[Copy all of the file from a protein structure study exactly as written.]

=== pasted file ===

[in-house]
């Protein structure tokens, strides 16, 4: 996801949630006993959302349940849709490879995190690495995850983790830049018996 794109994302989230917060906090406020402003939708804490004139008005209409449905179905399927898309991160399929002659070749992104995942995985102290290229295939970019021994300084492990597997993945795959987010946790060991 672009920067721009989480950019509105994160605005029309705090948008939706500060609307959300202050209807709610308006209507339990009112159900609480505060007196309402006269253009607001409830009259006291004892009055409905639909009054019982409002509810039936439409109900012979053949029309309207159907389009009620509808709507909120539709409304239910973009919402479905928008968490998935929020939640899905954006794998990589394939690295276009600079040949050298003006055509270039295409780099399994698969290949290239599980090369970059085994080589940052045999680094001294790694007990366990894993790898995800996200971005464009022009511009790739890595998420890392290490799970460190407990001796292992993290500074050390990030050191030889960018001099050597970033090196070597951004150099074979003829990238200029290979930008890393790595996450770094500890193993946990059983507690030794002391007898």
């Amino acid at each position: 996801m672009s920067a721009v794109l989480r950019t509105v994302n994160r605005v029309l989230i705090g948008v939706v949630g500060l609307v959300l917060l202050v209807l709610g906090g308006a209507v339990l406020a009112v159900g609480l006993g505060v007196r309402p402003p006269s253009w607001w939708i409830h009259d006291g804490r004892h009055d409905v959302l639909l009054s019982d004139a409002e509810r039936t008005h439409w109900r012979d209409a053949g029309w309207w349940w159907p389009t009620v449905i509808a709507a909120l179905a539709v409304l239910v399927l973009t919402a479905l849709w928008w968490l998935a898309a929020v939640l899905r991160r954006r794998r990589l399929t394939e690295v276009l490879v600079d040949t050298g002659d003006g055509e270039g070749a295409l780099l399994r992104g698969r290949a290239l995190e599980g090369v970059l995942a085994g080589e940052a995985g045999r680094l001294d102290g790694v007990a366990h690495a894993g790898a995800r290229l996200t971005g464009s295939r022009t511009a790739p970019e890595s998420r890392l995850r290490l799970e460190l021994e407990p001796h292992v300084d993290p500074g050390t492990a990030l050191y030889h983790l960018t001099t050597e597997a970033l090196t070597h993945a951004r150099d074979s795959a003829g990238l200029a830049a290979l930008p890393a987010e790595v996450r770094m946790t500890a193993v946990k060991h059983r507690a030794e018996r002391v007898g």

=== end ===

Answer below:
[in-house]
């Protein structure tokens, strides 16, 4: 996801949630006993959302349940849709490879995190690495995850983790830049018996 794109994302989230917060906090406020402003939708804490004139008005209409449905179905399927898309991160399929002659070749992104995942995985102290290229295939970019021994300084492990597997993945795959987010946790060991 672009920067721009989480950019509105994160605005029309705090948008939706500060609307959300202050209807709610308006209507339990009112159900609480505060007196309402006269253009607001409830009259006291004892009055409905639909009054019982409002509810039936439409109900012979053949029309309207159907389009009620509808709507909120539709409304239910973009919402479905928008968490998935929020939640899905954006794998990589394939690295276009600079040949050298003006055509270039295409780099399994698969290949290239599980090369970059085994080589940052045999680094001294790694007990366990894993790898995800996200971005464009022009511009790739890595998420890392290490799970460190407990001796292992993290500074050390990030050191030889960018001099050597970033090196070597951004150099074979003829990238200029290979930008890393790595996450770094500890193993946990059983507690030794002391007898």
């Amino acid at each position: 996801m672009s920067a721009v794109l989480r950019t509105v994302n994160r605005v029309l989230i705090g948008v939706v949630g500060l609307v959300l917060l202050v209807l709610g906090g308006a209507v339990l406020a009112v159900g609480l006993g505060v007196r309402p402003p006269s253009w607001w939708i409830h009259d006291g804490r004892h009055d409905v959302l639909l009054s019982d004139a409002e509810r039936t008005h439409w109900r012979d209409a053949g029309w309207w349940w159907p389009t009620v449905i509808a709507a909120l179905a539709v409304l239910v399927l973009t919402a479905l849709w928008w968490l998935a898309a929020v939640l899905r991160r954006r794998r990589l399929t394939e690295v276009l490879v600079d040949t050298g002659d003006g055509e270039g070749a295409l780099l399994r992104g698969r290949a290239l995190e599980g090369v970059l995942a085994g080589e940052a995985g045999r680094l001294d102290g790694v007990a366990h690495a894993g790898a995800r290229l996200t971005g464009s295939r022009t511009a790739p970019e890595s998420r890392l995850r290490l799970e460190l021994e407990p001796h292992v300084d993290p500074g050390t492990a990030l050191y030889h983790l960018t001099t050597e597997a970033l090196t070597h993945a951004r150099d074979s795959a003829g990238l200029a830049a290979l930008p890393a987010e790595v996450r770094m946790t500890a193993v946990k060991h059983r507690a030794e018996r002391v007898g």